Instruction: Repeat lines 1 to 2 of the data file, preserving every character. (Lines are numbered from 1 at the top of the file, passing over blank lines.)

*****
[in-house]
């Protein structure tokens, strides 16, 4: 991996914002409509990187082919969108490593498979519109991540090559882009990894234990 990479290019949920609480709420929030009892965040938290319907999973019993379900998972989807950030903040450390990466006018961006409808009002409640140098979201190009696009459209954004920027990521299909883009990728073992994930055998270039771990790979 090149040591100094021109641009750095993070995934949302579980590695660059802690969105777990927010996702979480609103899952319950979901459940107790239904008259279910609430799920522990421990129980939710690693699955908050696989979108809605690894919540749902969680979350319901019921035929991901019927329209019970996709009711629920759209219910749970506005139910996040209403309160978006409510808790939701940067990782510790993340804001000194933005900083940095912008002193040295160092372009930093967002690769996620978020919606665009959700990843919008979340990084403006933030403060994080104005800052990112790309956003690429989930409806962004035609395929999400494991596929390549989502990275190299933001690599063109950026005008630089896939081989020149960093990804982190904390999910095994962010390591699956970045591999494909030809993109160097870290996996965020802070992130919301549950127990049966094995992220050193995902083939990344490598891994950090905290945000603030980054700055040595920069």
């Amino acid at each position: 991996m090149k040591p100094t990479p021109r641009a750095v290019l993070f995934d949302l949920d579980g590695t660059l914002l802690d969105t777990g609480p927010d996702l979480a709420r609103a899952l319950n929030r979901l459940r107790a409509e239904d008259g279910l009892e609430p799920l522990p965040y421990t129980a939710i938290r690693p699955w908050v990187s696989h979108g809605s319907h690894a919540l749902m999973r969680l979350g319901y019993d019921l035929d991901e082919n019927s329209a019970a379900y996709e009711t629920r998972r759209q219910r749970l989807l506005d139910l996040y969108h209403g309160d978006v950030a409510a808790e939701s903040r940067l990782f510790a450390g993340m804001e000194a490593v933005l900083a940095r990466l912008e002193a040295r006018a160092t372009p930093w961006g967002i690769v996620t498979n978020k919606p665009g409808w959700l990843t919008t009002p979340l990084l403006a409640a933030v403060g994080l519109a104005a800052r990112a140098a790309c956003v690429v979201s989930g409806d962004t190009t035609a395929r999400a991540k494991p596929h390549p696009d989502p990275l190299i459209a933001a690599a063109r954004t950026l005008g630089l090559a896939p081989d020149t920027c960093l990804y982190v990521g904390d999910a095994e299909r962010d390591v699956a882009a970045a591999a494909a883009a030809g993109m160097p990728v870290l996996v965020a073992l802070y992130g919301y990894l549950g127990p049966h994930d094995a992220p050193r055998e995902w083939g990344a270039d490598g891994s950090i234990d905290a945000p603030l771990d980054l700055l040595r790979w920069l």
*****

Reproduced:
[in-house]
């Protein structure tokens, strides 16, 4: 991996914002409509990187082919969108490593498979519109991540090559882009990894234990 990479290019949920609480709420929030009892965040938290319907999973019993379900998972989807950030903040450390990466006018961006409808009002409640140098979201190009696009459209954004920027990521299909883009990728073992994930055998270039771990790979 090149040591100094021109641009750095993070995934949302579980590695660059802690969105777990927010996702979480609103899952319950979901459940107790239904008259279910609430799920522990421990129980939710690693699955908050696989979108809605690894919540749902969680979350319901019921035929991901019927329209019970996709009711629920759209219910749970506005139910996040209403309160978006409510808790939701940067990782510790993340804001000194933005900083940095912008002193040295160092372009930093967002690769996620978020919606665009959700990843919008979340990084403006933030403060994080104005800052990112790309956003690429989930409806962004035609395929999400494991596929390549989502990275190299933001690599063109950026005008630089896939081989020149960093990804982190904390999910095994962010390591699956970045591999494909030809993109160097870290996996965020802070992130919301549950127990049966094995992220050193995902083939990344490598891994950090905290945000603030980054700055040595920069």